With many employment contracts (even non-permanent arrangements), the super guarantee equals 10.5% of your ordinary time earnings, paid in addition straight to your superfund.
Making extra contributions in addition to this 10.5% seems like a logical solution to grow the amount, but when it’s taxed as pay-as-you-go (PAYG) withholding tax at your marginal tax rate, it can be a heavy hit.
Salary sacrificing is a smart way to get around this. You need to do a little bit of paperwork with your employer’s HR team to sort it out, and in the short-term it will reduce your take-home pay, but it will mean that amount is taxed at the super tax rate of 15%, versus your marginal tax rate.
I think there’s a psychological benefit to salary sacrificing super too, and why for us it works so well. We can put our money to work for us without feeling the loss of it in the first place – particularly helpful when the FIRE journey starts and you’re having to actively see your money hit your account before putting it away somewhere else.
Plus, it’s just easy as a set and forget system, and any extra time that you spend in the market doesn’t hurt.
Make voluntary super contributions.
Being self-employed, I don’t always get employer contributions under the super guarantee, except in the case of extended contracts where I work over a certain amount of hours, and – for all intents and purposes – behave much like a normal employee.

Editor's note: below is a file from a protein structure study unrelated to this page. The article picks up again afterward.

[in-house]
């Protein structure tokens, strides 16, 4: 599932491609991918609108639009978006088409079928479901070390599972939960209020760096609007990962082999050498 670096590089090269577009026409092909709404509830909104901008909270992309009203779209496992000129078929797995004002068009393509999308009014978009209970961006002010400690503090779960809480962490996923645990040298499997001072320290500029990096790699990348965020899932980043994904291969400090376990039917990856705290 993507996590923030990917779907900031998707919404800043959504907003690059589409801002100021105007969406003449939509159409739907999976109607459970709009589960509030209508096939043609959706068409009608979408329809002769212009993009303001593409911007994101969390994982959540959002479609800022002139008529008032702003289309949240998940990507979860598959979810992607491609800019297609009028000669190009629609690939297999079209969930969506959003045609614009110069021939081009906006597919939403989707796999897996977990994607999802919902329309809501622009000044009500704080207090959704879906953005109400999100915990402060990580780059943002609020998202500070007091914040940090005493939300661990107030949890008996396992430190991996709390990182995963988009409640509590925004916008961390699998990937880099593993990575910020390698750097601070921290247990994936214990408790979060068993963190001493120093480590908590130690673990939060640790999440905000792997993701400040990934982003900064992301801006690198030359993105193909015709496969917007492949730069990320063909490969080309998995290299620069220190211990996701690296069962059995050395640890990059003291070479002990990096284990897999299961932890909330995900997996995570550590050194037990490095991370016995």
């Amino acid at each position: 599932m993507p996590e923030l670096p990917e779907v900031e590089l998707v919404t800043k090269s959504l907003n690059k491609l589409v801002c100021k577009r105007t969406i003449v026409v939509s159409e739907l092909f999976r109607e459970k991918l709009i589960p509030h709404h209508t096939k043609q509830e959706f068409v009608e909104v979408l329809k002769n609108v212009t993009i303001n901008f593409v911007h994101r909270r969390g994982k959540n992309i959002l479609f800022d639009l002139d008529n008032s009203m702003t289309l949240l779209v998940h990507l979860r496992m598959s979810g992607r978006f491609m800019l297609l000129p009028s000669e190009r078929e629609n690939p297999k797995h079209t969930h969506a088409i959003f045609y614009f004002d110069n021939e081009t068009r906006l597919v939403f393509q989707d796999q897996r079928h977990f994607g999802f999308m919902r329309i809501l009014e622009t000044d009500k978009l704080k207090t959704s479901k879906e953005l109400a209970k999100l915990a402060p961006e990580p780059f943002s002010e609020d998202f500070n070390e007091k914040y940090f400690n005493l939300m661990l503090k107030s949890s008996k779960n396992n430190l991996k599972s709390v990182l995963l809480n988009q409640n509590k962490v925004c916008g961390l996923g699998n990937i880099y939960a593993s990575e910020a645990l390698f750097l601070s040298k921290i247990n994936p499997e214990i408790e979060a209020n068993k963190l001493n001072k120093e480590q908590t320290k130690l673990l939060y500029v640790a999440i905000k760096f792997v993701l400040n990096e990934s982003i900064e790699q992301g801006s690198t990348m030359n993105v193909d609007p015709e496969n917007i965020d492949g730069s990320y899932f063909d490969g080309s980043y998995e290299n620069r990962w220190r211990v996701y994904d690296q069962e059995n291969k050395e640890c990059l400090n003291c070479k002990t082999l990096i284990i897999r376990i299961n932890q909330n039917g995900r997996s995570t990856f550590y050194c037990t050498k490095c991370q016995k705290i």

That means that I have to make a concerted effort to keep growing the balance, given that contributing to my super account isn’t mandatory.
So, I make these deductions as voluntary contributions and make sure, when I lodge my tax return, I claim a deduction to ensure I’m taxed appropriately on the non-concessional contributions I’ve made up to the limit. You can still make voluntary contributions in normal employment up to the cap, too. It isn’t only a super booster for us self-employed folk.
Double benefit from contributions splitting.
When I was on maternity leave, my income dropped significantly – as did the contribution amount I was able to make to my superfund. If you’re the lower income earner, or your spouse is, contributions splitting can be a smart way to go.
It’s an amount booster in the lower earner’s fund, and a tax offset benefit for the partner who makes the financial contribution.
There are a few eligibility criteria to hit, like being able to prove Australian residency and that you’re both married or de facto. As well as this, the lower partner’s income must remain below $37,000 (for the full tax offset), and below $40,000 (for the partial one).
Because I was receiving the parental payment and doing some freelance work here and there, mine sat just below $40,000 for each year of maternity leave before our son turned two. This meant that my husband could claim a partial offset, which of course helps – but more importantly, my superfund continued to grow in the right direction rather than being eaten into by fees.
Side note: I feel especially passionate about this having had a child. The work I did on maternity leave was, by all accounts, harder than the income-deriving work I was doing before. Yes, I say work because raising kids is work. Even so, I was the one being penalised by a system that didn’t truly see the value in me taking time to do this. Contributions splitting was a way to ensure I could access family income as it was created for personal long-term benefit. I love my husband as I’m sure many women love theirs, but we can’t be foolish around retirement planning. The statistics on women and retirement figures are real.
Enrol in the highest-risk portfolio option.